In classrooms, interactive white boards will magnify learning.  All key lessons will be digitally recorded for student recall.  Student work will be beamed onto screens for comment and marked using a virtual pencil.  Lessons will be augmented by video-conferences with specialist teachers off shore and by model lessons in clouds.  Are you up for this?

4.      Performer

Be warned, the educational world has gone mad about performance.  Accountability measures are everywhere.  Debates are being held about performance-related pay and credentialing is rife.  Stir in academic league tables, NAPLAN tests and ‘My School’ websites and ‘Big Brother’ is definitely with you in the contemporary classroom.

5.      Parent

They shouldn’t be, but they are.  The teacher of tomorrow will be required to be a parent.  Many parents are wonderful and fulfil their role with such completeness that a teacher need only teach the blessings of quadratic equations and the curses of the split infinitive.  However, some parents are less wonderful and this sometimes requires teachers to do the caring, the mentoring and even the loving.

This problem is exacerbated by the growing frequency of marriage collapse, single parenting, teenage parenting and aberrant parenting.  At a time when meaningful dialogue between fathers and their offspring is being measured in seconds a day, it is often left to the teacher to be the mentor.  Increasingly, teachers are having to deal with issues such as sex education, hygiene and morality.

There are also some who over-parent, who hover above their progeny in a way that guarantees they never grow up.  There are other parents who are all at sea – who are absent from their children’s lives except for brief periods of shore leave.  Having to cope with both is the teacher – building resilience in the over-parented and security in the under-parented.

6.      Physician

A teacher must be a healer.  A teacher must be able to counter the de-sensitising to violence, the premature sexualising, and the ambiguous morality that is the cyber world in which most children live.  They must also assist the socially maladjusted in a way that prevents the school from becoming a lucrative legal target.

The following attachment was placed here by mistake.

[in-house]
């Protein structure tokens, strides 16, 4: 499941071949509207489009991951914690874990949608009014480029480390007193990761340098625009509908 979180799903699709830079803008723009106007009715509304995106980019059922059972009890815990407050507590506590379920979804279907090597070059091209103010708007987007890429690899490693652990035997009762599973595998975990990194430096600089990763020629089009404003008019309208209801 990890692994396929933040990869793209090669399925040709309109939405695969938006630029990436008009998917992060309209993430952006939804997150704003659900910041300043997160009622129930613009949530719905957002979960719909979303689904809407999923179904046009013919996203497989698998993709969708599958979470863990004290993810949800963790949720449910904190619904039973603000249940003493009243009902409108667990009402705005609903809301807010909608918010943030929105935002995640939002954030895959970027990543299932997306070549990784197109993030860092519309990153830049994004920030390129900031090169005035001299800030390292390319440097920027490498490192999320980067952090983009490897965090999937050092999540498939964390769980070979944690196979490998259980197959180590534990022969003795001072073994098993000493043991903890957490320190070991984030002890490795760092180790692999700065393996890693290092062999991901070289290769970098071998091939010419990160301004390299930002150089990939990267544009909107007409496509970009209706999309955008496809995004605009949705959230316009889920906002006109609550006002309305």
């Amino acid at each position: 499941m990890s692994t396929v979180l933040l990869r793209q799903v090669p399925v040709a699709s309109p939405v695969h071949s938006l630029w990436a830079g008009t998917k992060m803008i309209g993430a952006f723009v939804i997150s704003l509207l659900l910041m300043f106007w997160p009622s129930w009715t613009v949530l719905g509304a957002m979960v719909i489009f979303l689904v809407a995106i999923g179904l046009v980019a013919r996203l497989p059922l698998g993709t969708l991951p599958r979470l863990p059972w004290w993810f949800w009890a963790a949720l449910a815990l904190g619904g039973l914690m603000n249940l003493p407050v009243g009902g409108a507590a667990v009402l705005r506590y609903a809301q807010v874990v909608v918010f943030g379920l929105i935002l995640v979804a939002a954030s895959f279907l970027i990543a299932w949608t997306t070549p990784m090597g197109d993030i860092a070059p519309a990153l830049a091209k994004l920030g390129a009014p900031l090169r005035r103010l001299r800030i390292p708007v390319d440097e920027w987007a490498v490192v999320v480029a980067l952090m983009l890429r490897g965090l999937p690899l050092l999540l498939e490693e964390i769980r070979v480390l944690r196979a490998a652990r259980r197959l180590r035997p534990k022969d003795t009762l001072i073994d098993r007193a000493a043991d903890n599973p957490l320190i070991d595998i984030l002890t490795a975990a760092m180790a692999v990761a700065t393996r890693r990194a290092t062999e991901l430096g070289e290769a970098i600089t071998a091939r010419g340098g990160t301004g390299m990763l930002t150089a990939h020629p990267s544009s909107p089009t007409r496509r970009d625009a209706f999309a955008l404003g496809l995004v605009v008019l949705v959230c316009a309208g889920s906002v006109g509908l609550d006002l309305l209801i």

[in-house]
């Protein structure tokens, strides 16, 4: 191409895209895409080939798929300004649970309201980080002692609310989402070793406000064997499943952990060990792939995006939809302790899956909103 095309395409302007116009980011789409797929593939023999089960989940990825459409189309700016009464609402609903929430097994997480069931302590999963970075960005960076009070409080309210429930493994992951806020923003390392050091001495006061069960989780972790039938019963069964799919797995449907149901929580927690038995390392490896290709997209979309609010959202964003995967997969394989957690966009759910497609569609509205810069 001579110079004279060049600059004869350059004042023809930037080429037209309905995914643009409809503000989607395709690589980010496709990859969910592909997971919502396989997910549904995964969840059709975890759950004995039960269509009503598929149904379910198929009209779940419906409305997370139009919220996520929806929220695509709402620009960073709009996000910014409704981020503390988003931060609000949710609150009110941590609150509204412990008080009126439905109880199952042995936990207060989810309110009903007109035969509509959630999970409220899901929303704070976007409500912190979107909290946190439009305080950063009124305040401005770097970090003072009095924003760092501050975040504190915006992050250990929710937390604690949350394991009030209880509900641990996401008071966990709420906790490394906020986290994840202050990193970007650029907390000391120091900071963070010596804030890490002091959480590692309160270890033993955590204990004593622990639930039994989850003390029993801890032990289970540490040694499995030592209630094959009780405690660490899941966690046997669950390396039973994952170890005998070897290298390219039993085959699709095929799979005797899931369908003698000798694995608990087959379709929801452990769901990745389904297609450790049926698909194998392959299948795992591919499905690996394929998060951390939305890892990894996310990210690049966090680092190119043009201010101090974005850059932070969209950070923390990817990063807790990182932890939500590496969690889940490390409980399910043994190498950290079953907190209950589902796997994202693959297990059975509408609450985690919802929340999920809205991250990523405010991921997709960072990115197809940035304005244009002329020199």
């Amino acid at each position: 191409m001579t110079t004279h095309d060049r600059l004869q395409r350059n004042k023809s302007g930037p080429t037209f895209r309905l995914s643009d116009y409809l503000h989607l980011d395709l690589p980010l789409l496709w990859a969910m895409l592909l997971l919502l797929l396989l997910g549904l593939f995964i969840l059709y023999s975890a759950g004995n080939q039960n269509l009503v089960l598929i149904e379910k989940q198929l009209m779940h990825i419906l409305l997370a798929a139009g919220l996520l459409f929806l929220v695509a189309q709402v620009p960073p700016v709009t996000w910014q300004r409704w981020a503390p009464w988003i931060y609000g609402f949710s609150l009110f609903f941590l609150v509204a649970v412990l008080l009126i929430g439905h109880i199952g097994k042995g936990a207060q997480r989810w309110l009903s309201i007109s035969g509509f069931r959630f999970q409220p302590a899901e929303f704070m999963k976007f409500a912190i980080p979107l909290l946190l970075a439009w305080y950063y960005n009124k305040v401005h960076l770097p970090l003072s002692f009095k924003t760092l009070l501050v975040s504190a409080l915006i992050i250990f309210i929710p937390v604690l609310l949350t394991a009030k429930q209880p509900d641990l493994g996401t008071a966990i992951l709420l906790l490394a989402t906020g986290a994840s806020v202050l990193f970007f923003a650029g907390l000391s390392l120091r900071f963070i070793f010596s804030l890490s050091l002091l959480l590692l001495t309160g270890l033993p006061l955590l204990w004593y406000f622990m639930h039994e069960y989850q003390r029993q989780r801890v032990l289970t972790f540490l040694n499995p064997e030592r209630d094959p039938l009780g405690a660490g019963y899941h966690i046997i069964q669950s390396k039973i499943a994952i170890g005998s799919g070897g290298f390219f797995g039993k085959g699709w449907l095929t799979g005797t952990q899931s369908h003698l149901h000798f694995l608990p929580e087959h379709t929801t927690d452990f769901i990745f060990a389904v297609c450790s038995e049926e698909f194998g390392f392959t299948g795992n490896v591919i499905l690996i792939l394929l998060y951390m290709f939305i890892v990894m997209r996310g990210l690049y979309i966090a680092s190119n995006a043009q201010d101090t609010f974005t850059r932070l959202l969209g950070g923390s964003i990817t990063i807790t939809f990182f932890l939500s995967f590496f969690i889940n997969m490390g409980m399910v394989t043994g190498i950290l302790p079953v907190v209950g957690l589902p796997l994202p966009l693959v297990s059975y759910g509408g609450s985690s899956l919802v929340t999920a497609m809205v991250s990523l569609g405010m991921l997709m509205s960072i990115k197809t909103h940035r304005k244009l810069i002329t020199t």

Despite being squeezed between rising expectations and declining resources, the teacher of tomorrow will be required to fulfil parental dreams and to protect children’s rights.  They will be expected to be the polymath – the master of many skills.  They will be asked to be prophet, priest and parent.  Let’s hope that there are 10,000 brave souls that are prepared to step up to this challenge.

Permanent link to this article: http://www.timhawkes.com/could-you-be-a-teacher/

1 comment

  1. Claudine Neal

    Dear Tim;

    Thank you for writing this article as this needs to be articulated to the profession. I am part of the 2.5% of OTEN (TAFE NSW) job losses; of which General Education (which includes my HSC subject) will be “hit hard”. It seems the committed teachers who are prepared to take on the new teaching skill set are the ones losing their jobs because poor middle management has made decisions based on historical factors (who has been teaching at TAFE for the longest) instead of what have individual teachers brought to their faculty to improve delivery of their subject or to make meaningful relationships with their students.

    This article confirms that the values I hold as a teacher in 2012 are the ones my profession needs; but doesn’t necessarily respect.